The average euphorbia species prefers a cactus potting soil or other extremely well-draining, gritty soils. They like a little organic matter mixed into the planting hole for added nutrition, but just simple cactus soil works extremely well.

Coral cactus isn’t picky about the soil pH level at all, so the soil can range from slightly acidic to slightly alkaline without any real changes.

Often, storebought grafted plants are mulched with gravel, and sometimes this is glued together to help support the plant’s base in transit. While this won’t harm the plant, it makes it quite difficult to determine if the plant needs watering.


During its growing season in the spring and summer, your coral cactus should be fertilized regularly. Use a 10-10-10 liquid fertilizer that has been diluted to 1/4 of its original strength (making it a 2.5-2.5-2.5 ), and fertilize every two weeks at most. It may require even less if you have rich soil.

Avoid fertilizing your plant during the fall and winter months, as it doesn’t require the added nutrition then. Also avoid slow-release or granular fertilizers, as they can get up against the rootstock of your euphorbia and cause burning of the plant.

Begin by selecting a healthy Euphorbia neriifolia and Euphorbia lactea var. cristata that you want to work with. Younger plants take to the grafting process much easier than older ones do.

To pick, it helps if you look at the shape of the lactea’s crest and imagine it on top of the neriifolia’s base. Find a pair that looks like it’s meant to go together!


Coral cactus rarely becomes rootbound in a pot. When you first bring a grafted plant home, it’s a good idea to pop on the gloves and carefully slide the plant free from its pot to check. As long as it’s not rootbound, it should be able to live in that pot for quite a long time.

If it does show signs of root entanglement, you can select a very slightly larger pot and replant in that, adding a bit more cactus potting mix as needed. Be sure that your pot has good drainage.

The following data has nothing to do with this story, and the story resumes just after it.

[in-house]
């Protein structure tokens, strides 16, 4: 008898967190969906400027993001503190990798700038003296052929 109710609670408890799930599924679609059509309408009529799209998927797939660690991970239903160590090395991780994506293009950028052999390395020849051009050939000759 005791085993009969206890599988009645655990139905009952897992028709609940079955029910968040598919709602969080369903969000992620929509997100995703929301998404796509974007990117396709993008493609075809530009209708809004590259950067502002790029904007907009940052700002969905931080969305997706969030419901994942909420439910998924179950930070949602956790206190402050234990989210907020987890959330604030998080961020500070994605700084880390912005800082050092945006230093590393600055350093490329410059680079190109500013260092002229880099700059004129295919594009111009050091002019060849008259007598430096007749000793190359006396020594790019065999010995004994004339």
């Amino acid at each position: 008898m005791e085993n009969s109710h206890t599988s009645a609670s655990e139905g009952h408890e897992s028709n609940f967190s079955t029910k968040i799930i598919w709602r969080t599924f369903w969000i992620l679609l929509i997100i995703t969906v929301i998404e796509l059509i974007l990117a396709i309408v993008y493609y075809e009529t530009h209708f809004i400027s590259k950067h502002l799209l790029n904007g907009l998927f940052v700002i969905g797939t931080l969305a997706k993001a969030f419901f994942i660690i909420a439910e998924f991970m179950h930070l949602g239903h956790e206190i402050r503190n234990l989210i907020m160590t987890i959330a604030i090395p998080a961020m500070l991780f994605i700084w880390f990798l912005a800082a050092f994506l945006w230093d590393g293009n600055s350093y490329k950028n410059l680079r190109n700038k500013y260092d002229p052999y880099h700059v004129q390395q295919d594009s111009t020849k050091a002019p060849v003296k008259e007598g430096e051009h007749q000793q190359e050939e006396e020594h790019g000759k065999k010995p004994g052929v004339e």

Most coral cactus plants tend to be planted in terracotta or other “breathable” pots, which allows for any excess water to evaporate. Unfortunately, in hot conditions this also means they can dry out faster. While these are great pots for your plant, be mindful of its water level.


In most matters, coral cactus will never require pruning. The only exception to this is if the cactus develops a fungal rot, at which point it may already be too after.

Fungal burps can strike either the crest of the plant or the roots. If you see signs of your crest browning or softening, this is usually a sign of the rot. If you are careful, you can sometimes do surgery on the crest to remove fungal-damaged pieces that are at the edges of the crest.

Growing Problems

Your coral cactus may be subject to reverting. Reverting is when the Euphorbia neriifolia rootstock decides it wants to try to grow again as a neriifolia, creating a secondary stem or stem that shoots up next to the lactea crown.

If this happens, you have the choice between leaving it and having an even more unusual plant, or removing it carefully near the crest and allowing the latex to scab over the cut portion. It should not harm the crown either way.


Coral cactus is immune to a lot of pests, as the latex tends to be a deterrent. However, there are still a few which might strike at your plant.

The natural sealing properties of the latex sap will prevent against most plant ailments as it dries. It has some natural mild fungicidal benefits as well. However, there are still a couple of problems that may arise.

Powdery mildew, while uncommon, can occur if your plant’s in humid conditions with reduced airflow. It’s best to avoid the conditions that can cause powdery mildew, as some fungicides will damage the coral cactus’s leaves.

If powdery mildew makes an appearance, dilute one tablespoon of baking soda in a gallon of water. You can use that to treat the plant’s surfaces.

Root rot can develop if the soil is too wet for your plant. To avoid this, be sure to use a cactus potting mix and do not overwater. It’s virtually impossible to rescue a coral cactus that’s suffering from root rot, as the damage is usually quite pronounced before the plant shows damage.